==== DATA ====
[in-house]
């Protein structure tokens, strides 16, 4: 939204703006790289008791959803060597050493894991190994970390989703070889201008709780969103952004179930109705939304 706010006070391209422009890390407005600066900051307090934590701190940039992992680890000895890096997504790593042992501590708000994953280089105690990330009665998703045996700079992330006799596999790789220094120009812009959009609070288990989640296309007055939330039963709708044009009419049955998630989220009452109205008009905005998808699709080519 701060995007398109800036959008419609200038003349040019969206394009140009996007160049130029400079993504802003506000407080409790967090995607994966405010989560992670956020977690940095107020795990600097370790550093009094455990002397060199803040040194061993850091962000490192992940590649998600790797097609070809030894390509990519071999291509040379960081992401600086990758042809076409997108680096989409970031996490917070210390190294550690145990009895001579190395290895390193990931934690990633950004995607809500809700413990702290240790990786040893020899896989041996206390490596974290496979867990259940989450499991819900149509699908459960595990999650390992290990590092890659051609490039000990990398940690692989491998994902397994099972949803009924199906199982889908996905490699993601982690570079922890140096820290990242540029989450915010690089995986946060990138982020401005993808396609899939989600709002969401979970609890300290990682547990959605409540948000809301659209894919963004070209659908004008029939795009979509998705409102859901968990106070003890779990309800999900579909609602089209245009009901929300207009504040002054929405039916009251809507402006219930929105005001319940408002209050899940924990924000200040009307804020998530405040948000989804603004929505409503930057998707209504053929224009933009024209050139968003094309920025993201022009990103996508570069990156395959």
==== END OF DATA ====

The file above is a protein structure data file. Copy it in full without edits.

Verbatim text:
[in-house]
């Protein structure tokens, strides 16, 4: 939204703006790289008791959803060597050493894991190994970390989703070889201008709780969103952004179930109705939304 706010006070391209422009890390407005600066900051307090934590701190940039992992680890000895890096997504790593042992501590708000994953280089105690990330009665998703045996700079992330006799596999790789220094120009812009959009609070288990989640296309007055939330039963709708044009009419049955998630989220009452109205008009905005998808699709080519 701060995007398109800036959008419609200038003349040019969206394009140009996007160049130029400079993504802003506000407080409790967090995607994966405010989560992670956020977690940095107020795990600097370790550093009094455990002397060199803040040194061993850091962000490192992940590649998600790797097609070809030894390509990519071999291509040379960081992401600086990758042809076409997108680096989409970031996490917070210390190294550690145990009895001579190395290895390193990931934690990633950004995607809500809700413990702290240790990786040893020899896989041996206390490596974290496979867990259940989450499991819900149509699908459960595990999650390992290990590092890659051609490039000990990398940690692989491998994902397994099972949803009924199906199982889908996905490699993601982690570079922890140096820290990242540029989450915010690089995986946060990138982020401005993808396609899939989600709002969401979970609890300290990682547990959605409540948000809301659209894919963004070209659908004008029939795009979509998705409102859901968990106070003890779990309800999900579909609602089209245009009901929300207009504040002054929405039916009251809507402006219930929105005001319940408002209050899940924990924000200040009307804020998530405040948000989804603004929505409503930057998707209504053929224009933009024209050139968003094309920025993201022009990103996508570069990156395959």